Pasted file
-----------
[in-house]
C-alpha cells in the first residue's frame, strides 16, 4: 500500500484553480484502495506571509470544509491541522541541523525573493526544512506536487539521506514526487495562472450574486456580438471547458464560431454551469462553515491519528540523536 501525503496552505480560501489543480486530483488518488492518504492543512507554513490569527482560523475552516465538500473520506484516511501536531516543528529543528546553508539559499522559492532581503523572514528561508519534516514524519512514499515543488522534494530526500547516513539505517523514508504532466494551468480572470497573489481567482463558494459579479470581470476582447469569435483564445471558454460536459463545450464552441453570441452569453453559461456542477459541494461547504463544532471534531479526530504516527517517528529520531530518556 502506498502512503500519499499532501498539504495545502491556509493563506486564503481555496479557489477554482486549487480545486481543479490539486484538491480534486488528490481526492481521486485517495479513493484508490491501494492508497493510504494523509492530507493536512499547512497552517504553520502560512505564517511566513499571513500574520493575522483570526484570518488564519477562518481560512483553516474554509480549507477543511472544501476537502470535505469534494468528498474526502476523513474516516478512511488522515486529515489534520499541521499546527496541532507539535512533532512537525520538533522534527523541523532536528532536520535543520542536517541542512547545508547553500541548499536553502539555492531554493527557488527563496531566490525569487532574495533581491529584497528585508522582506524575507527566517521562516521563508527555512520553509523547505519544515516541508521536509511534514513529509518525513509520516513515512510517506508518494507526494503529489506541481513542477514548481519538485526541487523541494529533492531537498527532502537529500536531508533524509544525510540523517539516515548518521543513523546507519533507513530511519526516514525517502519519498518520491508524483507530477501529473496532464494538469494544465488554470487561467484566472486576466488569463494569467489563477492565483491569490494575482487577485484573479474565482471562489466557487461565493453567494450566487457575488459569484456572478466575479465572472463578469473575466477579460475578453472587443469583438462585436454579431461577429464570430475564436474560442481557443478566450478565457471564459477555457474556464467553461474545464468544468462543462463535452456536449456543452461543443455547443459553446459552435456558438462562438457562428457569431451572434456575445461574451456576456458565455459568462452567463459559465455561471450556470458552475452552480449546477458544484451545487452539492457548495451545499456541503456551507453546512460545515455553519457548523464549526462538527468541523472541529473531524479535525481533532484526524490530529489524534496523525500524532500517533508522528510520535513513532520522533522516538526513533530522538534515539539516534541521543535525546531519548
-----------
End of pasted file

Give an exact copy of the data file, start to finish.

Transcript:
[in-house]
C-alpha cells in the first residue's frame, strides 16, 4: 500500500484553480484502495506571509470544509491541522541541523525573493526544512506536487539521506514526487495562472450574486456580438471547458464560431454551469462553515491519528540523536 501525503496552505480560501489543480486530483488518488492518504492543512507554513490569527482560523475552516465538500473520506484516511501536531516543528529543528546553508539559499522559492532581503523572514528561508519534516514524519512514499515543488522534494530526500547516513539505517523514508504532466494551468480572470497573489481567482463558494459579479470581470476582447469569435483564445471558454460536459463545450464552441453570441452569453453559461456542477459541494461547504463544532471534531479526530504516527517517528529520531530518556 502506498502512503500519499499532501498539504495545502491556509493563506486564503481555496479557489477554482486549487480545486481543479490539486484538491480534486488528490481526492481521486485517495479513493484508490491501494492508497493510504494523509492530507493536512499547512497552517504553520502560512505564517511566513499571513500574520493575522483570526484570518488564519477562518481560512483553516474554509480549507477543511472544501476537502470535505469534494468528498474526502476523513474516516478512511488522515486529515489534520499541521499546527496541532507539535512533532512537525520538533522534527523541523532536528532536520535543520542536517541542512547545508547553500541548499536553502539555492531554493527557488527563496531566490525569487532574495533581491529584497528585508522582506524575507527566517521562516521563508527555512520553509523547505519544515516541508521536509511534514513529509518525513509520516513515512510517506508518494507526494503529489506541481513542477514548481519538485526541487523541494529533492531537498527532502537529500536531508533524509544525510540523517539516515548518521543513523546507519533507513530511519526516514525517502519519498518520491508524483507530477501529473496532464494538469494544465488554470487561467484566472486576466488569463494569467489563477492565483491569490494575482487577485484573479474565482471562489466557487461565493453567494450566487457575488459569484456572478466575479465572472463578469473575466477579460475578453472587443469583438462585436454579431461577429464570430475564436474560442481557443478566450478565457471564459477555457474556464467553461474545464468544468462543462463535452456536449456543452461543443455547443459553446459552435456558438462562438457562428457569431451572434456575445461574451456576456458565455459568462452567463459559465455561471450556470458552475452552480449546477458544484451545487452539492457548495451545499456541503456551507453546512460545515455553519457548523464549526462538527468541523472541529473531524479535525481533532484526524490530529489524534496523525500524532500517533508522528510520535513513532520522533522516538526513533530522538534515539539516534541521543535525546531519548